My mom was telling the truth. She didn’t pay for me to study abroad (which, of course, I did not initially believe since she was always willing to invest in anything academically focused). This is not to paint a negative picture about my mom at all, in fact quite the opposite. I learned more from her telling me “no,” than I ever would have if she had just agreed that my parents would foot the bill. Because my parents weren’t paying, I decided that I needed a loan. I didn’t know about terms, or interest rates, but I applied, I got approved, I signed my name on the dotted line, put my name in the hat for a summer in Italy, and got into the program.

9 years later, I came back to visit the FSU campus in Florence

9 years later, I came back to visit the FSU campus in Florence

So that was that. I was going to Italy! Now it was time to plan! I needed to get my passport, a student visa, luggage, books for classes, adaptors, and every other thing I was informed that I needed for the upcoming summer semester. Months, and a lot of checklists later, I rolled up to the American Airlines check-in counter with two HUGE suitcases, both weighing in at the maximum threshold. I looked like I was moving permanently, instead of just attending six weeks of classes.

I connected through Charlotte International Airport and met up with one of my best friends from my freshman dorm who had lived in Italy as a child while her dad was in the Navy (coincidentally, I ended up marrying he brother, so now she is my sister in-law and her father is my now father-in-law). We flew side-by-side across the ocean, and landed to find that our luggage didn’t make the trip. We ended up spending the first two days wearing our new classmates’ clothes, using their cosmetics, and not caring one bit. We were in ITALY!

Kalee and our first day in Italy in front of the Baptistery of San Giovanni

Kalee and our first day in Italy in front of the Baptistery of San Giovanni

Upon initial arrival, we all checked into our apartments. Somehow, we had thirteen students in one tiny, lackluster, poorly plumbed, and incredibly perfect apartment. We decided to have a “roomie” dinner where we all ended up enjoying too much wine, making our 8 AM orientation less-enticing than it would have been if we had solely suffered from an overdose of jet lag. I remember walking around that morning and seeing the Baptistery the first time and knowing that something in me had changed on a molecular level.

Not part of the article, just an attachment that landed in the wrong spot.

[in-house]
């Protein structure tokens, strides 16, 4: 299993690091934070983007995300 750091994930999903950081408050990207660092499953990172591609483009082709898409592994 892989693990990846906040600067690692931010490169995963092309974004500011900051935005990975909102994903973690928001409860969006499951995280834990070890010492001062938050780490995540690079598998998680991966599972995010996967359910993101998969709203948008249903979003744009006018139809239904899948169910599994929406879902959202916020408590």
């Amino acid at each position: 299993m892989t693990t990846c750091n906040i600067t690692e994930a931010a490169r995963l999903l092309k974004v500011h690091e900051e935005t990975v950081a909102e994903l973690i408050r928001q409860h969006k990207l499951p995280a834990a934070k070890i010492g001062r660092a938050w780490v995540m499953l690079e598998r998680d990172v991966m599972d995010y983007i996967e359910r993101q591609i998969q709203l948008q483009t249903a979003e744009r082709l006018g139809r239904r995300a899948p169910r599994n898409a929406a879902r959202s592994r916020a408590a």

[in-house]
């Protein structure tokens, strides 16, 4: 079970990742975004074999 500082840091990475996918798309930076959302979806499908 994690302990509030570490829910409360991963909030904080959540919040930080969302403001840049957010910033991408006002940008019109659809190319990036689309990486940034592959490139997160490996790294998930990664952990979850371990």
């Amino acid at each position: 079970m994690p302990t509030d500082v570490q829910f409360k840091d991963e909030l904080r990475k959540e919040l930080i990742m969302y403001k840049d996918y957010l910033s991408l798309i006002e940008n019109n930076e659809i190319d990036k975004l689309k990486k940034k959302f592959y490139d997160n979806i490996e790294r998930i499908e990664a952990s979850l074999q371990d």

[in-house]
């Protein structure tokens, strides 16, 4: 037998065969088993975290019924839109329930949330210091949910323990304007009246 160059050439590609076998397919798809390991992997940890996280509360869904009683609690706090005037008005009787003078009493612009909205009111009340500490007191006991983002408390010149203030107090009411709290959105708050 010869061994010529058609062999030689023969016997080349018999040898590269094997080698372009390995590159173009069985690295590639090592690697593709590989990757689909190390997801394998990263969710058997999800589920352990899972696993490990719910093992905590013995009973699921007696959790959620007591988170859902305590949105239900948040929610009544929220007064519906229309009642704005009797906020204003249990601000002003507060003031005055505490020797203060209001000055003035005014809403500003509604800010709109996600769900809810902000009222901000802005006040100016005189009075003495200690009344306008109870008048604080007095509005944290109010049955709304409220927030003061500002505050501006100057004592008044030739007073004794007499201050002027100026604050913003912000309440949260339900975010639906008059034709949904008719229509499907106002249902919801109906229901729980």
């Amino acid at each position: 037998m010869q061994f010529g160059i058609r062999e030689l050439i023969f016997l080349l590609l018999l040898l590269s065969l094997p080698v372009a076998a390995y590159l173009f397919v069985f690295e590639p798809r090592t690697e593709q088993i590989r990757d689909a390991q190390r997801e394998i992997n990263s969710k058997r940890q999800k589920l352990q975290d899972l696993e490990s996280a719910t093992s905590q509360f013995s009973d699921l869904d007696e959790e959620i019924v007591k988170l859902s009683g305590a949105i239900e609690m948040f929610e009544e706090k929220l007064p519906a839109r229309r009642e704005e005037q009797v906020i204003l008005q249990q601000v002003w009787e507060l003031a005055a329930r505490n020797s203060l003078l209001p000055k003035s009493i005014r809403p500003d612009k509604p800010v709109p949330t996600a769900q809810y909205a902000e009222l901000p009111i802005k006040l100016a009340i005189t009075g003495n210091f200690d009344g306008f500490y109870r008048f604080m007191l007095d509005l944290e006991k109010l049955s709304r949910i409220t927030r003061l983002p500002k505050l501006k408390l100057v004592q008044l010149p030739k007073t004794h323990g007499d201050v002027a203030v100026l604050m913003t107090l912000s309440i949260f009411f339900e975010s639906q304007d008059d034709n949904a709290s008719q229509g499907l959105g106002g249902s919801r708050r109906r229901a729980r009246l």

I spent the next six weeks wandering the streets of Florence. Every moment that I wasn’t in class, I was perusing the shops, drinking wine in the piazzas, and exalting the artwork that decorated the streets. As an outsider, I couldn’t imagine that Florentines ever become numb to the rich beauty of their city. In walking to a restaurant, you pass multiple Renaissance art pieces, monuments, and landmarks. Florence has a wealth of history, and I was cashing in all my chips to see it all before I left in June.

Our weekends contained trips to Rome, the Tuscan countryside, the Amalfi coast, Milan, Venice, and a myriad of small towns that create the allure that Italy has to offer its residents and tourists. Every town, every meal, every breath abroad changed my perspective on life and my expectation of what it was to “travel.”

The dangers of studying abroad were not imminent, physical, terrorism-rated, nor did they appear to be obvious, at first. In fact, I didn’t even realize what I was at risk of at any time during my semester in Italy. To clarify, nothing about my study abroad experience was actually dangerous or even slightly risky. However, the emotional danger was the fact that I was officially afflicted with a permanent case of wanderlust.

finally convinced my mom to visit Florence with me in 2014

finally convinced my mom to visit Florence with me in 2014